The employee count started to slowly build, but it wasn’t until 2011 that he opened his first office, near Springfield Skateland Inc. Summer Lampe says she came on board full time that same year after working the previous decade with Hunter’s parents at Lampe Insurance Agency. She handles all commercial billing accounts and helps market Xtreme Exteriors.
The couple, who were born and raised in Nixa, relocated the office to the Christian County town in 2013.
“He had this thought of opening this location in Nixa and building enough to be a siding showroom,” she says of her husband. “He wasn’t nervous, but I was nervous. It worked.”
Summer Lampe admits transitioning out of insurance into construction was a “big leap.”
“Hunter had this new office and needed some help getting his name out and getting people to come to the showroom,” she says. “I had a lot of growing to do because I wasn’t in marketing before that and kind of shy. Now, I try to be as involved as much as I can, and it’s really paid off.”
Renovations are ongoing for the Nixa office, which at 4,000 square feet, is the smallest for the company.
“The Kansas and Arkansas stores are new and fresh. Being the headquarters here, it’s fallen behind the other stores,” Summer Lampe says. “We’re just simply redoing our mock buildings inside and updating samples and products. We are halfway through it.”
Hunter Lampe says he eventually wants to open 10 offices, although no timetable has been set. He says Nebraska, Kentucky and Tennessee are on his wish list.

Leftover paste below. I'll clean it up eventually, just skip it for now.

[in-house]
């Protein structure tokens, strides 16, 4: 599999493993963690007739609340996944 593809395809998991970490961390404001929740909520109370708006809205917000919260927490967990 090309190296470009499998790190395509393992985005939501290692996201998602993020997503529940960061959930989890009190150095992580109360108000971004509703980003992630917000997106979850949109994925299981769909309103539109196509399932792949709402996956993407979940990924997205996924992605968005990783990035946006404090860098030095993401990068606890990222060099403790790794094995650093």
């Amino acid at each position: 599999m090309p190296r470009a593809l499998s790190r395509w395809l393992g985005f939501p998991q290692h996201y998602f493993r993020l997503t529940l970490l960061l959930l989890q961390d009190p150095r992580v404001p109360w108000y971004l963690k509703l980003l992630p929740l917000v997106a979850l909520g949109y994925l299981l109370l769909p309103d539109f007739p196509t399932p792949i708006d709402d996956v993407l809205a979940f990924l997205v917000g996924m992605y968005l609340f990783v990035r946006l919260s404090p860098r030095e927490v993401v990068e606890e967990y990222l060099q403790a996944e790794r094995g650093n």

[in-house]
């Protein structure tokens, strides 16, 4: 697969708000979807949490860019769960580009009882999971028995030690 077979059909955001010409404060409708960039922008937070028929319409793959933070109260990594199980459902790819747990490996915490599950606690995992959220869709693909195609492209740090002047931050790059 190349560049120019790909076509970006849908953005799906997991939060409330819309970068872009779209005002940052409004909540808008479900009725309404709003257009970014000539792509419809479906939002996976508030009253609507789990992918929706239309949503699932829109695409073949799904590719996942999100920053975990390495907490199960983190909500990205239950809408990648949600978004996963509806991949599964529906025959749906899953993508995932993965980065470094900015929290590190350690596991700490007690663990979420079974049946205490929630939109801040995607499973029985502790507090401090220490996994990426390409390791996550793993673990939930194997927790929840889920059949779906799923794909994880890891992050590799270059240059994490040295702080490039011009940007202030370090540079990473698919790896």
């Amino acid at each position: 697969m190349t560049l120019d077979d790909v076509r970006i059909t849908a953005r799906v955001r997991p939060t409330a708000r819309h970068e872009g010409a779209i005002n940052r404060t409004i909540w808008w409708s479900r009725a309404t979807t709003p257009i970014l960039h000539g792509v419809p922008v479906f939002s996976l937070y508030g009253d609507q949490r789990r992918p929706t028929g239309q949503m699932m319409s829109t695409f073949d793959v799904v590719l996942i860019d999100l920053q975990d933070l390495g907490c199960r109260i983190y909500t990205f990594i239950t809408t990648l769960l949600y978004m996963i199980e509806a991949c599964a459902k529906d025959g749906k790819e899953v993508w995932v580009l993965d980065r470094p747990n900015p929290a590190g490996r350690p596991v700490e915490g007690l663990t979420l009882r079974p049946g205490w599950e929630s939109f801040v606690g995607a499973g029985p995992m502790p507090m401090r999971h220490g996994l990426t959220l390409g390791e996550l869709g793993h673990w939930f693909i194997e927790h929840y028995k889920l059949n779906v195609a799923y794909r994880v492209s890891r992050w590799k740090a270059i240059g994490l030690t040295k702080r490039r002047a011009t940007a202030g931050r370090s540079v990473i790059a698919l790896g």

“We’re hoping to not have a fallback,” he says of company growth. “We’re going to go after it pretty hard over the next little while.”
Company commissions locally produced pieces that highlight takeaways of the pandemic.
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Randy Bacon, a longtime professional photographer based in downtown Springfield, says preparation before making big decisions helped him transition between important stages in his life. He says his big decisions were ultimately a big leap of faith.
Andrea Petersberg, owner of the Local Bevy, says the appeal of a local store holds a lot of value for people in and outside of Springfield. Petersburg says being a supporting part of the local connection for artists is important for her.
Randy Bacon, professional photographer and humanitarian, shares his story on how he left his job in the corporate world to pursue his dream. Now 60 years old and with signature character to his photography and business, he says he still is a 15-year-old boy with a camera.
Becky Thomas, co-owner of Third Street Sportswear, gives her advice for maintaining good relationships with clients. Drawing on her experience working with customers coast to coast, Thomas says equity and fairness are some of the best ways to build trust and respect.
Don Helms, co-owner of Munchie Moe’s, says it's important to know your business and to think ahead of your supply chain. Helms says COVID-19 has changed the way he has experienced business operation. He says foresight is key.
Janet Susdorf, business consultant and founder of Brain Power for Hire, LLC, discusses the importance of adapting and learning from failure. Drawing from the struggles she has faced in her own life as a sixtime cancer survivor, Susdorf talks about when to fight and when to accept change.
Jennifer Charleston, a 20-year veteran of the Springfield Police Department and the only female lieutenant in the department, talks with SBJ’s Christine Temple about her career in law enforcement and her new position in the department as a liaison to the LGBTQ+ community.
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Abby Glenn, development director for Habitat for Humanity, says corporate partners are a huge asset to the work they do. Corporate donation matching programs help individual donors feel they are contributing more and help Habitat for Humanity cover the large costs of their projects.